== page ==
b) The first third of the novel drags. And isn’t very interesting. Things only really get going around the mid-point and actually the most interesting and well-written part of the novel is a massive tangent about his niece. Either that needs cutting, or it needs to take on a new importance. I’m going for the latter and starting the novel there(ish).

3. The Themes are all over the place

I’m a little suspicious of anyone who suggests that novels need a central Theme, or a Hypothesis, or whatever other words they choose to use. A lot of great novels don’t have this, or only have it in the sense that somebody has clearly come along after the fact and announced that it’s all about whatever.

However, TPF doesn’t have anything resembling a theme, or a point, and it’s poorer for that. The writing style isn’t too bad, but it’s impossible to tell anything about the target audience or what you want them to get out of it. If I had to give a one sentence summary, it would sound like a Romance, but the writing fails at that on several fundamentals and it’s not what I wanted. So as part of stripping out the chaff, I’m cutting much of the romance and making it a novel about the Phoenix Fire. Which is helpful, because that’s the title!

4. The writing isn’t bad

Most of it isn’t actually badly written. Apart from the specific problems I’ve mentioned above (and a few over-used words where I’ll need to do a find/replace sweep later), which lead to me having written “BORING” next to various paragraphs, it’s actually OK on a writing level. Even the sex scenes are less cringe-worthy than I feared, and I *know* I’m cutting them!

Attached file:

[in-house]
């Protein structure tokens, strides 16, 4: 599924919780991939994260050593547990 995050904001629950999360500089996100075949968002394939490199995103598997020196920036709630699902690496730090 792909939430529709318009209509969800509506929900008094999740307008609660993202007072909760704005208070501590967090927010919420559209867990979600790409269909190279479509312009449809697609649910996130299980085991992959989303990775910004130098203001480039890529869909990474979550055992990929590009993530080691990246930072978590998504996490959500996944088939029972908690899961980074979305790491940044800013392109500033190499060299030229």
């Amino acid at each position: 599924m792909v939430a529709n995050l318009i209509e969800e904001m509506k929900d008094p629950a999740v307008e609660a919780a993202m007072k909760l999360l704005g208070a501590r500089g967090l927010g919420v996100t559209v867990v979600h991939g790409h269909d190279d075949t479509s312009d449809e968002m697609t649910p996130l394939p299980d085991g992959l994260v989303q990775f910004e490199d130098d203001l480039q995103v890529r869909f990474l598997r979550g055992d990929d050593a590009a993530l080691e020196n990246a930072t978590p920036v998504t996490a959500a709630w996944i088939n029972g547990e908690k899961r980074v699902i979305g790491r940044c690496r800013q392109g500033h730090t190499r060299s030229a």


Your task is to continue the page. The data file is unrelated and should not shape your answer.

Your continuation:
What it needs is a lot of big-picture work.

Still, that’s what this edit was all about, and I’m brimming with ideas on how to fix the problems. It will take a lot of new writing and some difficult edits, but I’m ready. Next stop, some planning away from the text!


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Adding More Filling To The Pie

Approaching the end of February, and I’m desperately trying to finish my first read-through of The Phoenix Fire, in accordance with my editing plan. I’ve just taken a week off to spend time with my best friend who came out to meet Sebastian. I don’t regret that at all, but it does mean I’m going to have to knuckle down to finish the read-through by Friday.

However, I’ve already made an important discovery in what I’ve read so far: there isn’t enough plot. The draft is long enough, maybe even a bit too long, in terms of word count, but there is nothing like enough happening to sustain interest for a full novel. It’s probably a symptom of this being the first novel-length story I’d written (not counting a romance I wrote in school), but I don’t suppose my recent spate of flash fiction writing is going to help me fix it.

Novels keep you reading because you want to know what happens. Not just to the main characters, but also to a bunch of minor ones. And you have to believe something will happen, that the author isn’t just giving a long-winded description of a boring life. Although I reckon that description would apply to a few classics, I don’t think I can rely on that to carry me through – Remains of the Day, anyone?

What this story needs are more themes, sub-plots, twists and turns, tangents and probably lots of other tricks. Yes, most novels can be boiled down to a one or two sentence plot summary, but they have to be much more than that when you read them. A “Beef Pie” isn’t generally tasty without the gravy, vegetables … and enough beef (or horse, if you’re British) in the filling.

I think the challenge of re-writing TPF is going to be harder than even I thought!